Depression and cardiac arrest
There appears to be an association between depression and an increased risk of sudden cardiac death, independent of established coronary heart disease risk factors, the findings of a multicenter study suggest.
The analysis showed that depressed subjects were 43 percent more likely to experience cardiac arrest than non-depressed subjects. Moreover, the link between depression and cardiac arrest was noted regardless of gender, age, or whether the patient had heart disease or not. The association remained significant, suggesting that atherosclerosis may in part be implicated.
Patients with milder depression had a 30 percent increased risk of cardiac arrest, whereas those with severe depression had a 77 percent increased risk.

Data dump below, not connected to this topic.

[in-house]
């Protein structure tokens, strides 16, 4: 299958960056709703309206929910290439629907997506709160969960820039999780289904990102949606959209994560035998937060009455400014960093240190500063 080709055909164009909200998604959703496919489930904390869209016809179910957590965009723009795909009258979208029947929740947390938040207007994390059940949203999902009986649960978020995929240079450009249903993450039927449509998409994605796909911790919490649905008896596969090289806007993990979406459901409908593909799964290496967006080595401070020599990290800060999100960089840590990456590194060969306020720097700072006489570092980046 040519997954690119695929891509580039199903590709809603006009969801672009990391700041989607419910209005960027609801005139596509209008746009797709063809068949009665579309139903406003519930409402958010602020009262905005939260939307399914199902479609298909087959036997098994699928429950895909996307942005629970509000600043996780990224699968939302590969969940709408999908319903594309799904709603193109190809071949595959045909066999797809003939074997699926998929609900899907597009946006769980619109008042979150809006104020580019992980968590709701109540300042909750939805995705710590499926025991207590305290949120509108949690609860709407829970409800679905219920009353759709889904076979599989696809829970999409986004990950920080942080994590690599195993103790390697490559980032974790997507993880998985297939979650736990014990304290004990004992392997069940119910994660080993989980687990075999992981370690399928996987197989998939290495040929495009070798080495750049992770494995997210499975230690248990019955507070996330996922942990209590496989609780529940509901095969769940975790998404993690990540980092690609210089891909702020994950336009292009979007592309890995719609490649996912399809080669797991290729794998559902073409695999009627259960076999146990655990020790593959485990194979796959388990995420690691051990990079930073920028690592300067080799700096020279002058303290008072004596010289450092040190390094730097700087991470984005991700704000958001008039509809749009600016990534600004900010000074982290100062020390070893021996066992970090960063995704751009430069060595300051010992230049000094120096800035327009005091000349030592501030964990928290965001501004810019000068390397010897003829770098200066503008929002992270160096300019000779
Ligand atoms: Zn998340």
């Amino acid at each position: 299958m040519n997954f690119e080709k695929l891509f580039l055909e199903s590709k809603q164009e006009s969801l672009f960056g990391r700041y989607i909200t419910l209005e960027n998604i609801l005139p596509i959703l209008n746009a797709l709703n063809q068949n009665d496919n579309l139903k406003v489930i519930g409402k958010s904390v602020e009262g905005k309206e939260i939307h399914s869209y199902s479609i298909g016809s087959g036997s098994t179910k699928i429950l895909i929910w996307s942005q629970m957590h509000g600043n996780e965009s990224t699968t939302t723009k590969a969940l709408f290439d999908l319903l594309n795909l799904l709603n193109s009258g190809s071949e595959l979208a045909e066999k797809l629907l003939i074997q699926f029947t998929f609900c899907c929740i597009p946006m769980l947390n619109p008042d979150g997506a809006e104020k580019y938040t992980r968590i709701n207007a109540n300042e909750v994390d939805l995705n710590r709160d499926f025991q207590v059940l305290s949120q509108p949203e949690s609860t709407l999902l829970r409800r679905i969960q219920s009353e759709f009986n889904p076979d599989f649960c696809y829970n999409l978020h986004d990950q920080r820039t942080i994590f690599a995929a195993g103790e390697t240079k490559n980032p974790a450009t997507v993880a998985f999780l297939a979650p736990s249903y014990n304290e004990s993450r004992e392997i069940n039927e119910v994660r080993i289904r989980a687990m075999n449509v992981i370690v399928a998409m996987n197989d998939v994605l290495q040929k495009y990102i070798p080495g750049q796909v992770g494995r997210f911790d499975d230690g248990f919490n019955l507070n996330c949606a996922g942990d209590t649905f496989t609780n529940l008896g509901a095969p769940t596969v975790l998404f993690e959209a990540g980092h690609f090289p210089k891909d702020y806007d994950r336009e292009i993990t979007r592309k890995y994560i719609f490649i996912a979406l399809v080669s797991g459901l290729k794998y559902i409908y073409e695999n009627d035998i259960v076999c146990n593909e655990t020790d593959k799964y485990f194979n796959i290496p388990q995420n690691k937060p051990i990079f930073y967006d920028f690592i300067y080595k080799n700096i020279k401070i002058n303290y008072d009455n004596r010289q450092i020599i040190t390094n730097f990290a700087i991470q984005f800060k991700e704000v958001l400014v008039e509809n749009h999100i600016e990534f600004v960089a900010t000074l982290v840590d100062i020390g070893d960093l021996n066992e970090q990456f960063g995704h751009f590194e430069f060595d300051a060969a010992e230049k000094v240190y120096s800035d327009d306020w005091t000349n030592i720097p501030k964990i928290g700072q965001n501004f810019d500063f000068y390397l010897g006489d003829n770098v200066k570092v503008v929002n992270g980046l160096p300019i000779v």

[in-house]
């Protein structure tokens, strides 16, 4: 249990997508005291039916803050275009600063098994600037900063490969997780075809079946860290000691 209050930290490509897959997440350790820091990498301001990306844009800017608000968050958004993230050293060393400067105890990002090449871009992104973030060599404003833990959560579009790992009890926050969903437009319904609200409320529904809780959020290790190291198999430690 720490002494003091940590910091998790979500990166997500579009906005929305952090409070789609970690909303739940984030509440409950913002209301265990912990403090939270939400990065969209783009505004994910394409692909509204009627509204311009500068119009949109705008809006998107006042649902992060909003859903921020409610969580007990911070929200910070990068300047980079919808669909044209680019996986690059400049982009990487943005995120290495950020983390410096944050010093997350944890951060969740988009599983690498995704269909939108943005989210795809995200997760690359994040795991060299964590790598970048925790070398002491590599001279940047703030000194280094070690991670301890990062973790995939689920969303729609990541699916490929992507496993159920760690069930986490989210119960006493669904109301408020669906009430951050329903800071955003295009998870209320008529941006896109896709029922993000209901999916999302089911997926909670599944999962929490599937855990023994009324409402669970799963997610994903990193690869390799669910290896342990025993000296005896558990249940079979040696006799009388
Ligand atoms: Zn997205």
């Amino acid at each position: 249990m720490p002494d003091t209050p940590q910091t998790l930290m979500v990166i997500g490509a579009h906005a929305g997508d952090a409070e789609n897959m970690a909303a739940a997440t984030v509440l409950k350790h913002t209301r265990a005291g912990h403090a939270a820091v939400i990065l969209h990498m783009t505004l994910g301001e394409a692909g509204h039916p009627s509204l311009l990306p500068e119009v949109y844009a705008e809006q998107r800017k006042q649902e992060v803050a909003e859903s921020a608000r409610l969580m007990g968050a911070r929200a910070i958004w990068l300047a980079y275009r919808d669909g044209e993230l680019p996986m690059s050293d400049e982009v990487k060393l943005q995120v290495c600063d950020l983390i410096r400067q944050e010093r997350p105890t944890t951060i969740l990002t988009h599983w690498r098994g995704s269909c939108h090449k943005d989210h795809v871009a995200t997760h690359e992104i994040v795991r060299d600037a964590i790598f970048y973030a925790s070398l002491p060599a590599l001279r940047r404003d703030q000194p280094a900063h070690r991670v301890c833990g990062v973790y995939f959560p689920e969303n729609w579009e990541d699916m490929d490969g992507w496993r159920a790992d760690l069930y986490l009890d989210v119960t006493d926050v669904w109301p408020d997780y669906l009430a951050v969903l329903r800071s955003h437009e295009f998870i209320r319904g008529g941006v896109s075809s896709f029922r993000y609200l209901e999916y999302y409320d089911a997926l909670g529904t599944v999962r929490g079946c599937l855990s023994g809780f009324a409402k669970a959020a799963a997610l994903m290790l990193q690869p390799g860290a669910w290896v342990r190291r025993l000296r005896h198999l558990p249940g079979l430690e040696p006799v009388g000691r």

Poor adherence to treatment and unhealthy lifestyle habits may explain the association. Also, a decrease in heart rate variability may be a factor.
As mentioned in a previous post, a single bout of exercise can help lift depression. Another recent study indicates that attainment of personal goals (in this case, exercise goals) appears to be of particular importance for lowering depressive symptoms.
Healthcare givers should help patients set goals and develop self-management strategies to achieve those goals.